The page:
Principles for workplace democracy?

I’ve been asked to give a speech and to write an article about principles for workplace democracy, for coworking as small villages, and would value your feedback/questions/suggestions. 6 principles are below, after 2 paragraphs of intro.

I think there are 4 categories of coworking places, and this might be helpful for one of the types, which I call ‘workplace democracies’; another way to define them are places where the ideal is to ‘work alongside other people, who are doing a variety of work.’ (the ideal for this type of coworking place isn’t to work in private offices, and the ideal for most members isn’t to work alongside ‘like-minded people’).

Are these all true requirements for democracies, or are some specific choices and not principles? Are they grouped in ways that make sense? Is more context needed? Does this define what “democracy” is? (Each could be rated on a scale of 1 to 5, where 5 is completely, 1 is not at all, 3 is somewhat, all the scores of the questions could be averaged, and then a country or business or relationship could be categorized by how much of a democracy it is or isn’t. I think the U.S. governance scores pretty low on this, and some workplace democracies and co-ops and coworking places score very high.)

Principles for Democracy:

  1. RESOURCES ORGANIZED BY THE DEMOCRACY’S MEMBERS: No individual has the right to inflict harm upon others or to destroy or lessen resources which should be available to all. The democracy is an autonomous, self-help organization responsible to its members. If they enter into agreements with other organizations, including governments, or raise capital from external sources, they do so on terms that ensure democratic responsibility to their members and maintain their autonomy.
  2. EQUAL TREATMENT: Everybody is treated the same when we’re here, with the same access to everything (unless it is delegated through a public process involving transparency and consent, such as fees for services or private ownership, a process that sets explicit, transparent, public limits on how things work and how people can participate; does not have implicit or hidden rules or processes for determining or excluding people or things).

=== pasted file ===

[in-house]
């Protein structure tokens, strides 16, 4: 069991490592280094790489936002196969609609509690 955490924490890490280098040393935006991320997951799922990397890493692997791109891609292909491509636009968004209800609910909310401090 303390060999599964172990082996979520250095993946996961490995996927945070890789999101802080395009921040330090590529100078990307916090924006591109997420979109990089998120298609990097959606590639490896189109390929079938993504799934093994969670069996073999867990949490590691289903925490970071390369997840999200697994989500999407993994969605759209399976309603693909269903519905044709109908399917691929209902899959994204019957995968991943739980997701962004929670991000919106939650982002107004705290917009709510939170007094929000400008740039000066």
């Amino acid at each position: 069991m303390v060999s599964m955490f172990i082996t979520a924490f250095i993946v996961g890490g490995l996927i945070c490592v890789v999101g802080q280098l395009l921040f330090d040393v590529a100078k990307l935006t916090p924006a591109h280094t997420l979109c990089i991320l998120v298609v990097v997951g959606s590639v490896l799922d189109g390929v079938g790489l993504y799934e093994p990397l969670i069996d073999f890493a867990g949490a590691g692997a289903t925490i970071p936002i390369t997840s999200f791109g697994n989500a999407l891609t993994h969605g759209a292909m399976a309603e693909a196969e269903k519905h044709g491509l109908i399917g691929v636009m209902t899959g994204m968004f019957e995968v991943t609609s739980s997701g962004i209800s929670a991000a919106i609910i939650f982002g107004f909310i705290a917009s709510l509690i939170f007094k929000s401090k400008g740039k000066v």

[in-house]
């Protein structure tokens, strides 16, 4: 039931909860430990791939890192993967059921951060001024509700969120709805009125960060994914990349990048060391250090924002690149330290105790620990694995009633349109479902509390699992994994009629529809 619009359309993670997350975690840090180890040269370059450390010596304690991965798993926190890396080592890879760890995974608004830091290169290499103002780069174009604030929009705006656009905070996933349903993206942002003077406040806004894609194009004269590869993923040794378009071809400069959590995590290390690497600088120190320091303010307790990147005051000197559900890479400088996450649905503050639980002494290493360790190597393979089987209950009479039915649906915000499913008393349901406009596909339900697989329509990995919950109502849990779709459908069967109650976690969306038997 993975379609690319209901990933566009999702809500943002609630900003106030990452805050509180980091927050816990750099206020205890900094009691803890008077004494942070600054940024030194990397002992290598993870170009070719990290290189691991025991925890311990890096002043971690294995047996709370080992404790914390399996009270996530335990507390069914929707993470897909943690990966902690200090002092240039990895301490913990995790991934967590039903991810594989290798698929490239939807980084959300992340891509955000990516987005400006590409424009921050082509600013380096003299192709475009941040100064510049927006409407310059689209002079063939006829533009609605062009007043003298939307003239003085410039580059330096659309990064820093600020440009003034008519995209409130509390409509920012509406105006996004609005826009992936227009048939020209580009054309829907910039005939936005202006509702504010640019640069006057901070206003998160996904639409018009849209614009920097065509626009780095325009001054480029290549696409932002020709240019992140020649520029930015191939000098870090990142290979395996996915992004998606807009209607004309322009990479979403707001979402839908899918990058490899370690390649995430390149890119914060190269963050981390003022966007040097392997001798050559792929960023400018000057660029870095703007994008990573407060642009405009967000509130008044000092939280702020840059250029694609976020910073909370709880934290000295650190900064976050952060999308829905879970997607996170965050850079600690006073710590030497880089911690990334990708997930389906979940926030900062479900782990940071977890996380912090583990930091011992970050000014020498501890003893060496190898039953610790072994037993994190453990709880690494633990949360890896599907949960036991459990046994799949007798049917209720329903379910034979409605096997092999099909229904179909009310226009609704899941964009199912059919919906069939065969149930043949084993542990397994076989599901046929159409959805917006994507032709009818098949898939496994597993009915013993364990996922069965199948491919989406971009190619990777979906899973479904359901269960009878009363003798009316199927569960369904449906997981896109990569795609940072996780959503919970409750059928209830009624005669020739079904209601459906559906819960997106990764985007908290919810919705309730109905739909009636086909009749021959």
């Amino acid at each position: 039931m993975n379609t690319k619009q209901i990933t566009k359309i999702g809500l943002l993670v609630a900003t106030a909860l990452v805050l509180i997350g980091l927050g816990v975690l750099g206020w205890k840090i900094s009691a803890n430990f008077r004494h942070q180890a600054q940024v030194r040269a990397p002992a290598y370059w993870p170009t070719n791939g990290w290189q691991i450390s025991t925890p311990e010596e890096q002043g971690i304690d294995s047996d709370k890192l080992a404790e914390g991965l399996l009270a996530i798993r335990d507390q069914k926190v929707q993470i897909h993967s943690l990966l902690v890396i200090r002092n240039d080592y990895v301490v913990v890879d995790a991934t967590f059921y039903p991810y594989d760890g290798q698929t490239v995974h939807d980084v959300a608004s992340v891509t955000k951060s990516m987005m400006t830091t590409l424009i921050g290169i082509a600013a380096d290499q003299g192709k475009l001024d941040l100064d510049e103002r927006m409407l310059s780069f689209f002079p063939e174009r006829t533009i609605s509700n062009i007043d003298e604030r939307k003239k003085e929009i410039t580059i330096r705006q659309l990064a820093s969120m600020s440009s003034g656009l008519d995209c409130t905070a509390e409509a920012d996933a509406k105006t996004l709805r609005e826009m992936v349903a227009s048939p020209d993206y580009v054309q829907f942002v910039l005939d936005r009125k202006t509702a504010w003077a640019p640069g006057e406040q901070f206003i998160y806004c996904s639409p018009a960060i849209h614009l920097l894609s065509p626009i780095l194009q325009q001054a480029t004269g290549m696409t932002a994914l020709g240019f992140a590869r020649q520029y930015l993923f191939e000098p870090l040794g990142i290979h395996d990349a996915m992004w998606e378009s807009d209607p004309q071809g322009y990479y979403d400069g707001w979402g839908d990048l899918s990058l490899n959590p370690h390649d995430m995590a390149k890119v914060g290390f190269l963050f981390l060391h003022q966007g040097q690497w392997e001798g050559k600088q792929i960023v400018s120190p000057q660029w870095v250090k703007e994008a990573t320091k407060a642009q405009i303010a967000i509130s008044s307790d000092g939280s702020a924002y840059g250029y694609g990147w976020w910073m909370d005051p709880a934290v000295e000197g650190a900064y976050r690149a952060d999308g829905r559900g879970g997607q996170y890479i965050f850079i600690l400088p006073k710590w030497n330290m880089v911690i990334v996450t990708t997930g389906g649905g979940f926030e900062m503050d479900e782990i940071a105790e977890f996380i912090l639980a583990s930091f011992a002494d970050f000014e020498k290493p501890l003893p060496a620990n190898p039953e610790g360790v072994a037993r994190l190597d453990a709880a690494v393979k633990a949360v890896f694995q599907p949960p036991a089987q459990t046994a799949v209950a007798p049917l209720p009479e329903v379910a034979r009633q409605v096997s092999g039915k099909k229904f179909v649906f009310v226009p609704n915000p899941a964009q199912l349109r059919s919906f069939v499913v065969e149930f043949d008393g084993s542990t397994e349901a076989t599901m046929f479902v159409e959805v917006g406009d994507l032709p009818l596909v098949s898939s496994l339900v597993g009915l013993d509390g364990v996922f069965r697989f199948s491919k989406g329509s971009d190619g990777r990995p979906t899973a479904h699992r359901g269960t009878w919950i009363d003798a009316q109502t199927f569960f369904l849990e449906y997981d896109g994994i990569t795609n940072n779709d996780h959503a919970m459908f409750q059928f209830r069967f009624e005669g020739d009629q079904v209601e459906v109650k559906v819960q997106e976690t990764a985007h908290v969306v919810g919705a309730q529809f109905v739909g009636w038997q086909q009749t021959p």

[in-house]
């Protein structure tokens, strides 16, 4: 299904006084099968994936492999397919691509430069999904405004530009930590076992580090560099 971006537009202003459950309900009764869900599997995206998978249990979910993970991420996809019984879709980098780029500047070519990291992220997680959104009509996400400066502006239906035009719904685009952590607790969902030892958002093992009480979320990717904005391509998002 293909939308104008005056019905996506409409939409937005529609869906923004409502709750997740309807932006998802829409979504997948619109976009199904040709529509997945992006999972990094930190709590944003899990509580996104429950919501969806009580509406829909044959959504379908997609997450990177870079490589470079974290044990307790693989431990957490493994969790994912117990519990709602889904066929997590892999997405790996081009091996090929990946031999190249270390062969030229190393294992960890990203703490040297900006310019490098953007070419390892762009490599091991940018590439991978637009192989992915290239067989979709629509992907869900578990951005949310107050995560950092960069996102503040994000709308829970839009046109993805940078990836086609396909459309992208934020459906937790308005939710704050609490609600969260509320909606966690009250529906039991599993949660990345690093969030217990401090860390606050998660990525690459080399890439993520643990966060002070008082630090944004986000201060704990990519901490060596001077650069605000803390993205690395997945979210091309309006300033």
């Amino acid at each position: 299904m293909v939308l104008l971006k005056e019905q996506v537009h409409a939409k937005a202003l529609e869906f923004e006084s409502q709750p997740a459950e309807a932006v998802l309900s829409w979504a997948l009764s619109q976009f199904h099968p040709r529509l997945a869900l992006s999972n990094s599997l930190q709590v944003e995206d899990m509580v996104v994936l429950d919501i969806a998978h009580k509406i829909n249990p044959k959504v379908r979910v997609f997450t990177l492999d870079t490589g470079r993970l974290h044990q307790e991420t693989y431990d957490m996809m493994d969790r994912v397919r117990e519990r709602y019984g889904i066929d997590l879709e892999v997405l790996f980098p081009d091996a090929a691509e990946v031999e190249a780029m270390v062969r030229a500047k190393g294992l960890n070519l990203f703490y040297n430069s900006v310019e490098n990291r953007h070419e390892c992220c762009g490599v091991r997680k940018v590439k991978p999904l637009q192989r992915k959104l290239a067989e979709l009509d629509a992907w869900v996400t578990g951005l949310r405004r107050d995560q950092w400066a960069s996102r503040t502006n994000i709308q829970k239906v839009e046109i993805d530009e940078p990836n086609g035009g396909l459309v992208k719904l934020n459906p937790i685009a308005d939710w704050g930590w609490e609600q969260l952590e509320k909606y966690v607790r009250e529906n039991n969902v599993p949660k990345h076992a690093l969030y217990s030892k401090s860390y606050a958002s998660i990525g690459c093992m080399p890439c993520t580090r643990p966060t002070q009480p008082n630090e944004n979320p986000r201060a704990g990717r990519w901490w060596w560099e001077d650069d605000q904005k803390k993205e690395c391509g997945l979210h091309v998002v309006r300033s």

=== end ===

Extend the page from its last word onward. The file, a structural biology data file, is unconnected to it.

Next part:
3. BEING GOOD HUMANS: People own responsibility for their actions, hold each other accountable and, if needed, confront with respect (how you’d like to be confronted).
  4. HAVING INITIATIVE: People ask for and/or make happen the things they very much want, in ways that are considerate of other people.
  5. GIVING CONTEXT: Decisions and limits that affect other people have accessible why’s and context. There are regular accessible check-ins on things that anyone likely very much cares about, and on democracy. Laws are publicly written down and understandable, along with other constraints on decisions that any person might very much want to know (finances, operations, governance processes, etc).
  6. PLURALITY: There is freedom of speech and association. There is freedom of travel and choice of residence, employment, and education.




Alex Linsker | Business Owner

Collective Agency

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